Following in FR’s footsteps, and eschewing the discourse of power for the discourse of truth, we may choose to observe the conflict between traditionalism and modernism through the metaphysical prism and regard it as a matter of tension between the transcendent and immanent conceptions of the ultimate scheme of things. Modernity, it has been suggested by one quite perceptive minds of our century, (Eric Voegelin) is a gnostic project. For it is through Gnostic speculations about the burden of man, left alone in the universe by the absent God (deus absconditus) to achieve salvation for himself and for nature, that modernity discovers its own calling as the creation of an immanent Utopia. Little wonder that the secular realm gets sacralized in modernity and the Here-now abolishes the Here-after.

  The paramount traits of modernist consciousness, renunciation of transcendence and eternity and espousal of immanence and temporality, then, emanate from a fallacious and spurious theology. It is thus legitimate on the part of a sensitive religious thinker to mourn that ‘the modern world has lost Transcendence beyond all possible recovery.’ This insight is further buttressed by the following argument: ‘The Greeks contemplated nature and sought first causes. The modern scientist seeks mere uniformities, and his purpose with nature is not the contemplation of it but rather control over it. But who will find - or seek - Transcendence in what he controls?’ Nor is the picture any different for consciousness within than for nature without. Not even the soul, within which mystics have always found Transcendence, offers any retreat today. For ‘the pale cast of psychological and sociological thought has reduced what was once “Reality” to a mere feeling itself.‘1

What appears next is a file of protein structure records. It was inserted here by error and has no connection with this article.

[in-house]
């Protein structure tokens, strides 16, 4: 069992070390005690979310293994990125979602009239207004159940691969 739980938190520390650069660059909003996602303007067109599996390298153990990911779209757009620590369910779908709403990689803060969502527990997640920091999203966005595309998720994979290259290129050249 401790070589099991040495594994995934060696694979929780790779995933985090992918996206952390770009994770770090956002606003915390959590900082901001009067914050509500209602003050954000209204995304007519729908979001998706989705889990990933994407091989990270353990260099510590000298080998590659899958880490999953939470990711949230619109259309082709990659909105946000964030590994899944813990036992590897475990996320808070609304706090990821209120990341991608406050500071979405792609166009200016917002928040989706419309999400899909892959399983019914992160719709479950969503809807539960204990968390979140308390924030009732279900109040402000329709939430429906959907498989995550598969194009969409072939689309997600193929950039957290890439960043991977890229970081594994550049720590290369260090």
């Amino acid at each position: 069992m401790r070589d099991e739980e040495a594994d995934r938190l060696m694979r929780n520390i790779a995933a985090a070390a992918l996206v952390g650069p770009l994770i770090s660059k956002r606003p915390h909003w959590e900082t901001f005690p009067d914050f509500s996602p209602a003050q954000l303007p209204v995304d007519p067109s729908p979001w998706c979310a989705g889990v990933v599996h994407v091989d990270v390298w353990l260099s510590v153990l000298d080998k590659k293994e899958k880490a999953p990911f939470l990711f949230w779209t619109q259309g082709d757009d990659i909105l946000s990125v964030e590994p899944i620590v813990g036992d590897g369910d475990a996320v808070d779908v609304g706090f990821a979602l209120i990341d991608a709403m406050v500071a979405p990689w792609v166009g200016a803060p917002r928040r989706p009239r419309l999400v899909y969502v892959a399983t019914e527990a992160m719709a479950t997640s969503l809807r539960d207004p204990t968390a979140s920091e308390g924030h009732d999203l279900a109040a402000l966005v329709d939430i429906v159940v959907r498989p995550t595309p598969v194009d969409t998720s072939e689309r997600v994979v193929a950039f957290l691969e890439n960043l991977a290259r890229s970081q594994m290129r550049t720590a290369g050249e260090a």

It was with a modernity that had grown weary of all talk about transcendence that FR’s Islamic thought was forced to strike a deal. Not surprisingly, this encounter, which posed a Herculean intellectual challenge to FR, turned into a monstrous personal tribulation. In a work published abroad and that too in a foreign tongue, FR sepeculated on the nature of the Qur’an. He even attempted to harmonize the orthodox dogma of the otherness and external character of the Revelation, its transcendentalism, with the modern perception of the work that construes the intimate connection between the Book and the the religious ‘development’ of the Prophet’s personality, fully recognized by the Islamic tradition, in purely immanentist terms. Cognizant of the fact that ‘orthodoxy (indeed all medieval thought) lacked the necessary intellectual tools’ for such an enterprise, but supremely confident of his own ‘intellectual capacity’ to do so, FR felt no compulsion in asserting ‘that the Qur’an is entirely the word of God and, in an ordinary sense, also entirely the word of Muhammad.‘2